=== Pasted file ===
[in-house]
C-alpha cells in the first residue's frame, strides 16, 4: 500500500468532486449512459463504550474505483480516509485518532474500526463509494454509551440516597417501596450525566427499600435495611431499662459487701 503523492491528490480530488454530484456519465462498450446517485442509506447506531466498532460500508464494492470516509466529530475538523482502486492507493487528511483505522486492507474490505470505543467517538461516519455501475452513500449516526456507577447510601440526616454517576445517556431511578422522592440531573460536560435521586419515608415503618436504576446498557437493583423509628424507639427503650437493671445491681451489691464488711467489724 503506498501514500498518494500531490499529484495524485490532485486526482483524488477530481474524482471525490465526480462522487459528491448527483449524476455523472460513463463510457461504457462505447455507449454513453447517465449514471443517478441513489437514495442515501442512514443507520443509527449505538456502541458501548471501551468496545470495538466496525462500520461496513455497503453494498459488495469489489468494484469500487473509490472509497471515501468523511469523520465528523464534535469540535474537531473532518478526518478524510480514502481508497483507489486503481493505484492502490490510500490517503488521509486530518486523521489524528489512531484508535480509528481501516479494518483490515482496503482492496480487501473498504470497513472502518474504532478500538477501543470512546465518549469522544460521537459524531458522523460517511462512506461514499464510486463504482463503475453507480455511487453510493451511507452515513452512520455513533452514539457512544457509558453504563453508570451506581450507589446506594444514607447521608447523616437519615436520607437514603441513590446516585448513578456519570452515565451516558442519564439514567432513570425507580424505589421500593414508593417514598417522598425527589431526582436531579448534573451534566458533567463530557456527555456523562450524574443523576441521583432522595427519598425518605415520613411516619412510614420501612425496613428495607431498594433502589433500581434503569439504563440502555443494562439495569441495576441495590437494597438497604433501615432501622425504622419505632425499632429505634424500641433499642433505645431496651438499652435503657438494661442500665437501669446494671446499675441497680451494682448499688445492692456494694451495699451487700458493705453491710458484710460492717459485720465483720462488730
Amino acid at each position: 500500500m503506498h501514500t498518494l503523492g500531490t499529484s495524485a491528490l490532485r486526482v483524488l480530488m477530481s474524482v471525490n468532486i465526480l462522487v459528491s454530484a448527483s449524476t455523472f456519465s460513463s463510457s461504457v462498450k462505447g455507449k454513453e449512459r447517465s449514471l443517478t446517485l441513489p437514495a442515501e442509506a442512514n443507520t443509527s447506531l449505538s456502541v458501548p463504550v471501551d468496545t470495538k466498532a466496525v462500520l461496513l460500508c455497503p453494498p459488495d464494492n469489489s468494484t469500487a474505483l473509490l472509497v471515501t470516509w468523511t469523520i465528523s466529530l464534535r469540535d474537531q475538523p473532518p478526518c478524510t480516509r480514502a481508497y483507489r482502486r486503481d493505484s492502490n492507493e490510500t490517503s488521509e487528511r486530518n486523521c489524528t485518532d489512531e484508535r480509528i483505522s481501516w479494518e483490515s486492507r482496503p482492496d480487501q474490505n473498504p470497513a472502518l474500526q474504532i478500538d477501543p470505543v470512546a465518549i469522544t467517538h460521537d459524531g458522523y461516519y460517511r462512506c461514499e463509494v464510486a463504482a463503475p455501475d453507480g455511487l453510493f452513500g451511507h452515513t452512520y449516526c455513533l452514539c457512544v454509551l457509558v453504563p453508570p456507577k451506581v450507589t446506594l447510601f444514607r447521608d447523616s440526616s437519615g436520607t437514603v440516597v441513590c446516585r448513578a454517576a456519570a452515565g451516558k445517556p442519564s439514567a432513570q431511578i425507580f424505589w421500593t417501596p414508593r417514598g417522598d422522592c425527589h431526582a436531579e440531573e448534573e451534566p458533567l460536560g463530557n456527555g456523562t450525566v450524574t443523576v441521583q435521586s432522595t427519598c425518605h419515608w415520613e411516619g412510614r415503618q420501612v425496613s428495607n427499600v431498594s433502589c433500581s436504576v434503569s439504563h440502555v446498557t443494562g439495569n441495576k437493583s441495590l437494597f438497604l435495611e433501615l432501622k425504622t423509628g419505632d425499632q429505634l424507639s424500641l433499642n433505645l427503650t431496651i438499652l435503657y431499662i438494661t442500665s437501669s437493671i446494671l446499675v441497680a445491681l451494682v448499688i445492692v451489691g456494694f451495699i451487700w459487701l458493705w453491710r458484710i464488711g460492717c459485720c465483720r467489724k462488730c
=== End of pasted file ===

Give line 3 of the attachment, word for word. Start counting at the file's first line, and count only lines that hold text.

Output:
Amino acid at each position: 500500500m503506498h501514500t498518494l503523492g500531490t499529484s495524485a491528490l490532485r486526482v483524488l480530488m477530481s474524482v471525490n468532486i465526480l462522487v459528491s454530484a448527483s449524476t455523472f456519465s460513463s463510457s461504457v462498450k462505447g455507449k454513453e449512459r447517465s449514471l443517478t446517485l441513489p437514495a442515501e442509506a442512514n443507520t443509527s447506531l449505538s456502541v458501548p463504550v471501551d468496545t470495538k466498532a466496525v462500520l461496513l460500508c455497503p453494498p459488495d464494492n469489489s468494484t469500487a474505483l473509490l472509497v471515501t470516509w468523511t469523520i465528523s466529530l464534535r469540535d474537531q475538523p473532518p478526518c478524510t480516509r480514502a481508497y483507489r482502486r486503481d493505484s492502490n492507493e490510500t490517503s488521509e487528511r486530518n486523521c489524528t485518532d489512531e484508535r480509528i483505522s481501516w479494518e483490515s486492507r482496503p482492496d480487501q474490505n473498504p470497513a472502518l474500526q474504532i478500538d477501543p470505543v470512546a465518549i469522544t467517538h460521537d459524531g458522523y461516519y460517511r462512506c461514499e463509494v464510486a463504482a463503475p455501475d453507480g455511487l453510493f452513500g451511507h452515513t452512520y449516526c455513533l452514539c457512544v454509551l457509558v453504563p453508570p456507577k451506581v450507589t446506594l447510601f444514607r447521608d447523616s440526616s437519615g436520607t437514603v440516597v441513590c446516585r448513578a454517576a456519570a452515565g451516558k445517556p442519564s439514567a432513570q431511578i425507580f424505589w421500593t417501596p414508593r417514598g417522598d422522592c425527589h431526582a436531579e440531573e448534573e451534566p458533567l460536560g463530557n456527555g456523562t450525566v450524574t443523576v441521583q435521586s432522595t427519598c425518605h419515608w415520613e411516619g412510614r415503618q420501612v425496613s428495607n427499600v431498594s433502589c433500581s436504576v434503569s439504563h440502555v446498557t443494562g439495569n441495576k437493583s441495590l437494597f438497604l435495611e433501615l432501622k425504622t423509628g419505632d425499632q429505634l424507639s424500641l433499642n433505645l427503650t431496651i438499652l435503657y431499662i438494661t442500665s437501669s437493671i446494671l446499675v441497680a445491681l451494682v448499688i445492692v451489691g456494694f451495699i451487700w459487701l458493705w453491710r458484710i464488711g460492717c459485720c465483720r467489724k462488730c